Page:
- The Washington Times - Friday, June 9, 2000

Single buyers are not limited to the condo market just because they are buying alone.
Many buyers believe they must have a huge salary, have perfect credit and save for a 20 percent down payment. In the old days back when I was in grade school this was the case.
There's something crazy about old business myths: They won't die gracefully. They linger, deluding everyone around them and costing people money. Never was this more true than with real estate. Many of the traditional methods of buying a home remain. But new methods are helping more renters become homeowners.
For instance, take the idea that only a spouse or a parent can help someone buy a house. Actually, any warm body with a good job and some credit can help another person buy a house.
The most common means of assistance is in the form of cash. Plenty of parents, trying desperately to cut the apron strings, will use their personal savings to do it. But if money isn't enough to satisfy the lender, they also could offer to co-sign the loan. This way, the children get into a house, begin building their own credit, and the parents can share in the equity.
Parents aren't the only co-signers available, however. Friends have bought property together, too. All a lender is looking for is a good loan application. Investors buy property with co-owners all the time.
Most single buyers usually don't consider purchasing a home using this strategy. (Single parents, living on a fixed income, may consider linking up with another single-parent family. Using this method of purchasing, both of them would increase their buying power, get back into the wealth-building game and at the same time get a housing partner to help with raising the children.)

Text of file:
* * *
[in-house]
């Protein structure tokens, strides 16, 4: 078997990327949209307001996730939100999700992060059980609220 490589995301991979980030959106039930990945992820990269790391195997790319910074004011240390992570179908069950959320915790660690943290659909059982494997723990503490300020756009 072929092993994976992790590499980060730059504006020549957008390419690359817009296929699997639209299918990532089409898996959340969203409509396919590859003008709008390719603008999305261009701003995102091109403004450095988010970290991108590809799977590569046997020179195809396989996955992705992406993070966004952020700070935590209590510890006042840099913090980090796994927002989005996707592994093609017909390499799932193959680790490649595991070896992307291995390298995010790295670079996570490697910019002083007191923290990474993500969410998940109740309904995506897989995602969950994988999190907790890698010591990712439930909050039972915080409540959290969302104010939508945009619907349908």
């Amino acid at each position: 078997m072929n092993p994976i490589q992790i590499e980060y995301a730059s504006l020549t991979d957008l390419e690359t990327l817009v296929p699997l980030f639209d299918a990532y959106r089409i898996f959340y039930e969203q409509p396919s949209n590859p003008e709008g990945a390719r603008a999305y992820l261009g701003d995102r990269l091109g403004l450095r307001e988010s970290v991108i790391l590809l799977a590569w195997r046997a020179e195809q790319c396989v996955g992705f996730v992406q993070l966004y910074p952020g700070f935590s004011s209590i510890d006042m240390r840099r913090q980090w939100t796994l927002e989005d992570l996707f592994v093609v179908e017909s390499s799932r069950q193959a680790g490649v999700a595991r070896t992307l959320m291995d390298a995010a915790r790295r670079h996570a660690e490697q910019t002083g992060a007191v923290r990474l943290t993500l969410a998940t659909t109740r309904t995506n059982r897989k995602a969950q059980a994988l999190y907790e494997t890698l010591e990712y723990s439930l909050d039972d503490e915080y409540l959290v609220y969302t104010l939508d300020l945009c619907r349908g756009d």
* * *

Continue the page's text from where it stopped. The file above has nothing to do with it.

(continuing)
Another way of purchasing a house with multiple buyers is soliciting help from the seller who is willing to remain on the loan and title when the house is sold to the purchaser.
I saw this strategy used once where two friends agreed to purchase their first home together. The loan application revealed, however, that one of the buyers' credit was so bad at the time that it would be a hindrance, rather than a help, for her to be placed on the loan.
Instead, the seller, who was moving across the country, agreed to co-sign with the buyer whose credit was good and remain on the title. Once the house was sold (about 10 years later), the original owner then shared in the profit.
As a single buyer, you don't have to go this road alone. Linking up with a second buyer though not a relative can help both of you get a house.
M. Anthony Carr is director of communications for the Realtor Media Center, a clearinghouse of real estate information for the Washington area. He can be reached at 703/207-3226 or by e-mail at [email protected] For D.C. area home sales data, check out www.nvar.com or www.gcaar.com.

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